How do we move beyond platitudes and empty words in our response as a society to the systematic and widespread abuse of people with learning difficulties?
The BBC Panorama programme ‘Undercover Hospital Abuse Scandal’ shown on 22.05.19 shows devastating treatment of people with learning difficulties and a lack of respect for their human rights. The Position Statement below is PSC's response.
The issues documented in the programme in long-stay hospitals are recurring and therefore cannot only be attributed to an individual failure of care by a specific group of staff in a particular institution. They must be seen as reflecting a range of failures of health, education and social services throughout the lifespan of the person who needs support. Of course, those involved need to be held accountable for the horrific nature of their actions in accordance with the law. However, there is a pattern to the continued abuse of people with learning difficulties (*please scroll down for a discussion on language) that silences, marginalises and excludes them from vast sections of society and makes abuse more likely.
More children are being admitted to long-stay hospitals. This increase coincides with the government’s austerity agenda, where there has been a reduction of funding in real terms for social care and education. This equates to cuts in services, with families being unable to access respite support such as short breaks or community activities which meet the needs of children and young people with learning difficulties or autism. In the education system, the focus on a narrow range of academic educational outcomes, alongside less money, has led to a curriculum environment that cannot tolerate diversity in children’s approaches to learning, and staff who do not have the training and support to make sense of the behaviour of children whose needs may be harder to understand. Children with learning difficulties are being off-rolled or excluded if they cannot meet the behavioural expectations of the classroom. Such actions do not always lead to the child being able to access a more suitable placement.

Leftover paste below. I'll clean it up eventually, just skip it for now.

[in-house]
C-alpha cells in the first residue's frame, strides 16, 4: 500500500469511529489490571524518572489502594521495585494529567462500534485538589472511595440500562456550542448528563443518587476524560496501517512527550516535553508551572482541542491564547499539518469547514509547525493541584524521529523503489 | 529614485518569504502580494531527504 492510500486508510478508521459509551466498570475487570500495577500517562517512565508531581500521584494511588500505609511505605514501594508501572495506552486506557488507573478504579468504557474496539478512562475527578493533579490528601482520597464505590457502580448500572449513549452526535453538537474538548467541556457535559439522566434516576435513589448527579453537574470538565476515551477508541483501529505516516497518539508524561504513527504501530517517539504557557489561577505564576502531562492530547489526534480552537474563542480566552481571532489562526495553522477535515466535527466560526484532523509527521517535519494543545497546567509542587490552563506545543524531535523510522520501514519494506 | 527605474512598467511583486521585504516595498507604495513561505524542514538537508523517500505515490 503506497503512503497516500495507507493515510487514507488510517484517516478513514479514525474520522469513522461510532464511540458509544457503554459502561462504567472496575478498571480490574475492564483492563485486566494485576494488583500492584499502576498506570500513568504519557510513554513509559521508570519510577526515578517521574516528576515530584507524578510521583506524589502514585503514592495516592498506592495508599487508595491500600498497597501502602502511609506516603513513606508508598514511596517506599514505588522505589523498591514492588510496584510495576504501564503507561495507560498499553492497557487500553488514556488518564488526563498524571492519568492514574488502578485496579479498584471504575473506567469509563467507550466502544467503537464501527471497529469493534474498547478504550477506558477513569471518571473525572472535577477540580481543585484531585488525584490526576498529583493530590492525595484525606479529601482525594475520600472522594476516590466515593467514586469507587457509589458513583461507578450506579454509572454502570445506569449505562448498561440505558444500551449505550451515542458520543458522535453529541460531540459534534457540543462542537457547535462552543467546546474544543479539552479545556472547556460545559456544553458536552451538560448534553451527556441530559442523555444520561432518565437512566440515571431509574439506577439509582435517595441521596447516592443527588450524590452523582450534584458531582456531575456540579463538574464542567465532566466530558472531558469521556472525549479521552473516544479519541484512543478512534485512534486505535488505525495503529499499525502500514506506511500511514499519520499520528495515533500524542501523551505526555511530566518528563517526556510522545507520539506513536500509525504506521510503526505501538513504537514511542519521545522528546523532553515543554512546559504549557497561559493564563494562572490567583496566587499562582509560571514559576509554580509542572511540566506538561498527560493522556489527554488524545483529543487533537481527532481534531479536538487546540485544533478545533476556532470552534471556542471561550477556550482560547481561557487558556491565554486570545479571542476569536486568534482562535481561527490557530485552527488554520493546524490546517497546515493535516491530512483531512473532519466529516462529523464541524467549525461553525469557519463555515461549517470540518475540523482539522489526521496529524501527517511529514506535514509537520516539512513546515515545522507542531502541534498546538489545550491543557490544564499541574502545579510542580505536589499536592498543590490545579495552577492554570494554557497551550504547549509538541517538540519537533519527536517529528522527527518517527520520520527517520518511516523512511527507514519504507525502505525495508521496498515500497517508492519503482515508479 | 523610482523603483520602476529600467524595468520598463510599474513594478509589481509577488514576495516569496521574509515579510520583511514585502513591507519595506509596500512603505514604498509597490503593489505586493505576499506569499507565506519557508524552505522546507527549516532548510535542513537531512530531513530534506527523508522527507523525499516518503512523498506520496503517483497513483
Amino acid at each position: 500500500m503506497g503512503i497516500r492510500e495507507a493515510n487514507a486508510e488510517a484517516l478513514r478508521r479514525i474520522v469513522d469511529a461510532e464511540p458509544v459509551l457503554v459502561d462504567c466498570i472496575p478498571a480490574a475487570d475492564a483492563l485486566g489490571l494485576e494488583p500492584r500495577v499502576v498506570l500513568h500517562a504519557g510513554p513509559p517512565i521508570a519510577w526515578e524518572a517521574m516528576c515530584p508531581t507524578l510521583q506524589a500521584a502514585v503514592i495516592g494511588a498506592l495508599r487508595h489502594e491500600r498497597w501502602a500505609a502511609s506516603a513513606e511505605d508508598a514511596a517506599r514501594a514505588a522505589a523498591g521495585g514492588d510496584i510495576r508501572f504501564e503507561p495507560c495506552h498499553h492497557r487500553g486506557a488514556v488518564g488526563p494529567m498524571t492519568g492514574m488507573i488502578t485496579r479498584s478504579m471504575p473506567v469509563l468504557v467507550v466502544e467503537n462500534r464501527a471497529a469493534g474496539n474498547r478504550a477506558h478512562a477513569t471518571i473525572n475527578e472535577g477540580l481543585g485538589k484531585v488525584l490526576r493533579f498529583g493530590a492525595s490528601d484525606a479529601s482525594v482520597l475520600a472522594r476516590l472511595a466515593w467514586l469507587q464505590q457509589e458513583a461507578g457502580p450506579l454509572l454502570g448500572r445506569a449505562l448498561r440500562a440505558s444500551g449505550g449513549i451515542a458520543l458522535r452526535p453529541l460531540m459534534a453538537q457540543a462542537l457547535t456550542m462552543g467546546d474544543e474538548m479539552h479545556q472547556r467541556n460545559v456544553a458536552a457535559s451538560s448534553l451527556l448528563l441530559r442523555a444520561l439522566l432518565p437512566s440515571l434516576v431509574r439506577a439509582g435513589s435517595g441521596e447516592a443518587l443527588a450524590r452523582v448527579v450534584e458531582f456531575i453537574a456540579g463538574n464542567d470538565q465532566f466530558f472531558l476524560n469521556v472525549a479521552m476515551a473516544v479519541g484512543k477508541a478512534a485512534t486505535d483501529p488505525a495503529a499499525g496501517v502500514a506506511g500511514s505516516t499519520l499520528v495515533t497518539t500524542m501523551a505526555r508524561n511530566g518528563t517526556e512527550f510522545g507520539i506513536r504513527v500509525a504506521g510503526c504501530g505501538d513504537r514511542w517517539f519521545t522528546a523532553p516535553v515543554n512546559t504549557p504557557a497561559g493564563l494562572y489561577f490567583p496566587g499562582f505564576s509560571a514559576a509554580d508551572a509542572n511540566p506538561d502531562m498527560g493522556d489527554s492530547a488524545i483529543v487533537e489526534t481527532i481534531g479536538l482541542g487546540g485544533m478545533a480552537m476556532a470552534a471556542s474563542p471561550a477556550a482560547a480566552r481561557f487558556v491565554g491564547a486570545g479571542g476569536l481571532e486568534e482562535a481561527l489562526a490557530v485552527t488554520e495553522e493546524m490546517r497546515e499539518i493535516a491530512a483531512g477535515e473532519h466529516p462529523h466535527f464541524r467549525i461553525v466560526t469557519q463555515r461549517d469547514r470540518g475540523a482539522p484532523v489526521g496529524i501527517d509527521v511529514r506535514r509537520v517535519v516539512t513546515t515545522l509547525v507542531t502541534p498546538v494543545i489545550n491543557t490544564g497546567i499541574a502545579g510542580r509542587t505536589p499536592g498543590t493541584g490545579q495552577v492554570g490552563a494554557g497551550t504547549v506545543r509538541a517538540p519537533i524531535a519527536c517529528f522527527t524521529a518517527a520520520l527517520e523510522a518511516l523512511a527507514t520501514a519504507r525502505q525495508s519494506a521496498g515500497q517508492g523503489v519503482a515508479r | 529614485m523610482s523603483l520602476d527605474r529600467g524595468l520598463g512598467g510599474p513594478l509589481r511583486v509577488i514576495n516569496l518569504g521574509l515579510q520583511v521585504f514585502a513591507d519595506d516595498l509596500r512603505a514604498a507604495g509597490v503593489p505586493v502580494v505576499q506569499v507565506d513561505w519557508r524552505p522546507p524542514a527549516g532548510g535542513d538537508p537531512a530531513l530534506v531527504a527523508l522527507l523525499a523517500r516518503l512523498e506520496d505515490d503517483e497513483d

Campaigns that raise awareness, normalise mental health difficulties and encourage people to tell their story enable the underlying sources of stigma to go unchallenged and the status quo to remain
In recent years, public conversation around mental health has been dominated by the topic of stigma, defined as “a strong feeling of disapproval that most people in a society have about something, especially when this is unfair”. Other than occasional mentions of underfunding of services, stigma is the primary focus of the media and of campaigning efforts by charities. In these contexts, stigma is usually framed as incidences such as strangers hurling verbal abuse or workplace bullying.
There is no doubt that these kinds of interactions happen and that they can be hurtful and traumatic. I have experienced this from the public I encounter in my job and also A&E staff during a mental health assessment. I have met people who use residential mental health services who have been verbally abused by the neighbours that live nearby.
However, I believe that this narrow focus on interpersonal stigma distracts from the underlying purveyors of stigma - mental health services and the medical model of distress. Before examining how these entities contribute to creating far more stigma than random bad eggs encountered out and about, we must first ask ourselves a question. Is this an intentional move, and if so who benefits and how?
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